Picnic Time

Linda Burton posting from Carson City, Nevada– A picnic basket or a brown paper bag, either one will do. In fact you won’t even pay attention to what you’ve brought to eat because you’ll be gazing across blue lake waters at snow on a mountain, without a care in the world. A lop-eared jackrabbit might go hopping past, or you might spot an eagle soaring overhead. There are sand dunes in one direction, and wetlands in the other. What is this wonderland that is only a five-minute drive over the hill from Carson City?

It is Washoe Lake State Park, where you can also go fishing, or horseback riding. Or just park your camper under a tree and sit still, for a day or for a week, by the shores of a beautiful lake. Washoe Lake sits at 5,029 feet, just below the treeline in open sagebrush country. Since it’s higher than Carson City or Reno, it’s a little cooler too. The park is 8,053 acres, almost equally divided between land and water, and open for year-round recreational use. It was established in 1977 to preserve a portion of the scenic Washoe Valley, and offers views of the Sierra Nevada, Carson and Virginia mountain ranges. Slide Mountain, so named because of a massive landslide long ago, is one of the most prominent peaks, looming over the lake.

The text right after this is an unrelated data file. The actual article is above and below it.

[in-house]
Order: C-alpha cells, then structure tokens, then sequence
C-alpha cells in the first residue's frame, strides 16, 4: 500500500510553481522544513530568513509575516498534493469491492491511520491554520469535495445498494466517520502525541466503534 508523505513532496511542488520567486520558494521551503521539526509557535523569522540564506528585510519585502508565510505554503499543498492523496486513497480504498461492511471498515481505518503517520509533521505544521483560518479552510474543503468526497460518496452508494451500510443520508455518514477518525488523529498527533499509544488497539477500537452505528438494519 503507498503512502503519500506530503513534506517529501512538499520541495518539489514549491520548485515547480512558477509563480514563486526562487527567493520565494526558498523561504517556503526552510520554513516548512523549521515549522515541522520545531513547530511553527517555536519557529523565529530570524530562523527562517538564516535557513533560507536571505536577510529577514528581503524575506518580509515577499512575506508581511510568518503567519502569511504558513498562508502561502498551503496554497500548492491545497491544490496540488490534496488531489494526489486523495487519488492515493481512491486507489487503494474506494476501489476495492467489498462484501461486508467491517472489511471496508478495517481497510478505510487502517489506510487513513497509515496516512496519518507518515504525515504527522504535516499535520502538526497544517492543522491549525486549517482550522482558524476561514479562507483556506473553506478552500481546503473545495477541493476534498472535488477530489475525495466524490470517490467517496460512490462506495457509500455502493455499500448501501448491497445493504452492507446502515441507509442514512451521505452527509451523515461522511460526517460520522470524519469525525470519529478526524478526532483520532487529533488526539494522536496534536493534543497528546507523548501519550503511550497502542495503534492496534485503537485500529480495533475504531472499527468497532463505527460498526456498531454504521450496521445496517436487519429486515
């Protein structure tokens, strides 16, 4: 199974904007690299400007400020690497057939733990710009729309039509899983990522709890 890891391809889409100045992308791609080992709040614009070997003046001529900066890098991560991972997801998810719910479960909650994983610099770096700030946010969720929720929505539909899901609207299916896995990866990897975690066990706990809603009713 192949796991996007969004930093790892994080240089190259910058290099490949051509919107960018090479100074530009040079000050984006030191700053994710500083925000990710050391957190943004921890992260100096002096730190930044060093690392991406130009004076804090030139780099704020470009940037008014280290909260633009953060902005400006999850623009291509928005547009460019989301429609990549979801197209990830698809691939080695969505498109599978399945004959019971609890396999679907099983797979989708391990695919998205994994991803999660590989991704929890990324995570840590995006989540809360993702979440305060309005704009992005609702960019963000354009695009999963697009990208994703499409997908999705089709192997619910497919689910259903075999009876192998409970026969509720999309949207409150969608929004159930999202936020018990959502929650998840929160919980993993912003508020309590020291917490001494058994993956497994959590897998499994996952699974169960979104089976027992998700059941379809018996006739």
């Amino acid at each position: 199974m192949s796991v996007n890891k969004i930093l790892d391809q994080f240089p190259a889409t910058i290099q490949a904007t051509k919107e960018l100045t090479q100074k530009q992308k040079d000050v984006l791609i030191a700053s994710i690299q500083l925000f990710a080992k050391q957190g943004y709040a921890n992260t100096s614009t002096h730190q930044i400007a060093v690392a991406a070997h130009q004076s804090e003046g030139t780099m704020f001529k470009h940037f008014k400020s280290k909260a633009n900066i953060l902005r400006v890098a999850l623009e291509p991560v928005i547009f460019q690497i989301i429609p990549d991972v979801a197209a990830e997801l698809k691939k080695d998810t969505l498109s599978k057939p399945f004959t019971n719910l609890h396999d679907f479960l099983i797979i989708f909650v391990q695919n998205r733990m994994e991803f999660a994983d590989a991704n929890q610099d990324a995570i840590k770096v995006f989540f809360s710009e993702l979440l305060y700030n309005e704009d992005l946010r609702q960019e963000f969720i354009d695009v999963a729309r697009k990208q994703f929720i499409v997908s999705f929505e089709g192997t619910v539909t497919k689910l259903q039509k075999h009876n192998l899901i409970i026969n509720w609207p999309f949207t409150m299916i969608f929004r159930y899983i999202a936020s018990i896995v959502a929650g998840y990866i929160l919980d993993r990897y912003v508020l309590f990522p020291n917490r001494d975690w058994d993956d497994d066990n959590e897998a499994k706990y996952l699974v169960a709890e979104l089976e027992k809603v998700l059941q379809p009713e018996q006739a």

I noticed a gazebo perched high on a dry-brush hill across the street from the entry gate. “How do you get up there?” I asked. The Ranger answered with a grin, “You walk.” There are hiking trails throughout the park; and trails for mountain bikers and equestrian riders too. Maps are available at the park office, which also show boat launching ramps and docks. The campground, open year round, has 49 sites, with table, grill and fire ring; some have shade structures; comfort stations are nearby.

The Ranger can provide a list of migratory birds too; the park’s wetlands provide forage and nesting habitat for diverse populations – the Scripps Wildlife Management area is at the northern part of the lake; the Washoe Lake Wetland Project at the southern end. The sand dunes are a tough hike, according to the Ranger; visitors are asked to tread lightly and stay on the paths as the dunes are extremely sensitive to human intrusion.

If you’re in charge of the family get-together, or need to entertain a bunch of friends, reserve the group facilities; there are horseshoe pits, a sandy volleyball court, barbecue grills, a covered pavilion, and 20 picnic tables. A picnic, now, that’s the thing.

Washoe Lake State Park is a part of the Nevada State Park system, www.parks.nv.gov

The Nevada Division of State Parks maintains a system of 24 parks and recreation areas for the use and enjoyment of more than 3.3 million visitors a year.